Choosing which licensed practical nurse job to apply for doesn't just involve checking out the salary, duties and employer. Many employers market LPN jobs with sign-on bonuses to encourage you to work for them. Getting a bonus for just taking a job may look good on paper, but you should understand how this kind of payment works before you make a deal.
Using Sign-On Bonuses as Incentives
Employers use sign-on bonuses as incentives to encourage LPNs to apply for their jobs. You'll usually find this happens when an employer has trouble hiring qualified nurses -- there may be a shortage of LPNs compared to the number of available jobs in the area, or the employer may need to hire in hard-to-find skills. In some cases, employers use a bonus to top up income if a job's salary pays less than you currently earn. Some employers also use these bonuses as an alternative to paying relocation costs.
How LPN Sign-On Bonuses Work
Typically, a sign-on bonus is a one-time cash sum paid in addition to your salary. You qualify for the bonus when you accept the job; however, you may not get it immediately. It's common for employers to split a bonus into staged payments made over time. For example, you may receive some of the cash in your first paycheck and the rest in a series of payments or in a lump sum at future dates. Expect the bonus to come with conditions. You may have to repay all or some of it if you leave the job within a set period, and you may only qualify for the bonus if you take on specific shifts or roles.
The Value of Sign-On Bonuses
There's no set level for LPN sign-on bonuses -- it's up to the employer to decide how much it offers, and bonuses range from a few hundred to thousands of dollars. You may find that bonuses increase in value according to how hard an employer finds it to hire LPNs to meet its staffing, skills and shift requirements. Some employers let you choose between a cash sum bonus or an increased hourly wage rate.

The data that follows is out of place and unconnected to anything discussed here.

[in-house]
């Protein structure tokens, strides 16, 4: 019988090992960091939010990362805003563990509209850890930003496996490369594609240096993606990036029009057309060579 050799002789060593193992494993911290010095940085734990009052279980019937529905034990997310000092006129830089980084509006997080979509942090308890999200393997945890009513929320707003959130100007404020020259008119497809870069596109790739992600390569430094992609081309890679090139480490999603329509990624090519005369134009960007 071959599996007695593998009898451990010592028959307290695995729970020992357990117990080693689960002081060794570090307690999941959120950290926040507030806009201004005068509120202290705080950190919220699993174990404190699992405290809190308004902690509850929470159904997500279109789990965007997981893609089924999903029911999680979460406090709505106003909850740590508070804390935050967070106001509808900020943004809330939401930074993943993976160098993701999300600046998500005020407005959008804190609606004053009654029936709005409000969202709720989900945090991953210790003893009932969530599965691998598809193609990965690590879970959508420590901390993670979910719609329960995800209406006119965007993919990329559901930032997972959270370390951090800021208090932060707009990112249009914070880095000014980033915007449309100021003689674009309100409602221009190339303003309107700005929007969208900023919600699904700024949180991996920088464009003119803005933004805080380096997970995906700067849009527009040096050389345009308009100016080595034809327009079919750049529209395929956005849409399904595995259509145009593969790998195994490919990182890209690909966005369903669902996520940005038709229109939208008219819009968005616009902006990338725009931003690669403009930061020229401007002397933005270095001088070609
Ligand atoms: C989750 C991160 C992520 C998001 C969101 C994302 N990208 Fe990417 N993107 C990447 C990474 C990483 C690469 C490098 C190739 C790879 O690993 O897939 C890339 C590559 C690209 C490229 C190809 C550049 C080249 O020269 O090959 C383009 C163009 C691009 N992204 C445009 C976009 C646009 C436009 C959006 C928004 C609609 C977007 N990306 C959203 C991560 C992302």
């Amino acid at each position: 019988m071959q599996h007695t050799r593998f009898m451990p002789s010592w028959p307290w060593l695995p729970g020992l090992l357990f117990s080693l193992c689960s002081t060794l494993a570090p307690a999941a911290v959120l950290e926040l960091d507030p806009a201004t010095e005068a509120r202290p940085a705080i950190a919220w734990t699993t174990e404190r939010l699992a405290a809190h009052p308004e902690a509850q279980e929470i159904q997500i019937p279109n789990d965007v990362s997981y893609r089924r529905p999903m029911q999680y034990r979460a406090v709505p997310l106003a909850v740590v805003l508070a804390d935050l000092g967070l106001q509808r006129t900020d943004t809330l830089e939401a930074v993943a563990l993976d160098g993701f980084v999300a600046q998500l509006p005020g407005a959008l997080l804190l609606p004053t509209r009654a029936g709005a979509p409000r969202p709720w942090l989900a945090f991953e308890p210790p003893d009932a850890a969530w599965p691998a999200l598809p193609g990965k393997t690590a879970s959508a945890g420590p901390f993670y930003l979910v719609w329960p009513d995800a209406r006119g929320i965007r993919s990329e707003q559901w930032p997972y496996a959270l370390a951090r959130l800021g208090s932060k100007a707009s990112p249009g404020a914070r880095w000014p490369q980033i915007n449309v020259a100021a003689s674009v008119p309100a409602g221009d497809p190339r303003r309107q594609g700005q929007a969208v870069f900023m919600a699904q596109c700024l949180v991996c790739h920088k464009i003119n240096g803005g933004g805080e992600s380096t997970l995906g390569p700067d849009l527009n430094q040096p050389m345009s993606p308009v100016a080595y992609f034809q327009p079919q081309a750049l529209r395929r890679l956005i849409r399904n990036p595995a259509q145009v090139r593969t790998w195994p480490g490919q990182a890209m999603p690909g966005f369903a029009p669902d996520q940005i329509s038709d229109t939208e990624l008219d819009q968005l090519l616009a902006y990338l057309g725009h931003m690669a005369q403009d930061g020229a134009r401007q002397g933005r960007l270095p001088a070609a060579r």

Advantages of an LPN Sign-On Bonus
If you're considering moving jobs, a sign-on bonus can look like a good deal. It could simply give you a useful extra cash boost in the short-term for making the decision to take a job with a particular employer. This may be particularly useful if you want to find an LPN job in a different state; moving can be expensive, and the extra money could help you cover your relocation costs.
Disadvantages of an LPN Sign-On Bonus
You don't get all the bonus cash in your paycheck; the IRS counts this as a salary payment, and you'll pay standard taxes on it. It's also important to look behind the bonus at its conditions and the job's salary itself. You probably won't appreciate the extra cash if it means you have to commit to working shifts that don't suit you, and the bonus may not be worth as much as you think if the job's hourly rate is lower than you could earn somewhere else.
Carol Finch has been writing technology, careers, business and finance articles since 2000, tapping into her experience in sales, marketing and technology consulting. She has a bachelor's degree in Modern Languages, a Chartered Institute of Marketing.certificate and unofficial tech and gaming geek status with her long-suffering friends and family.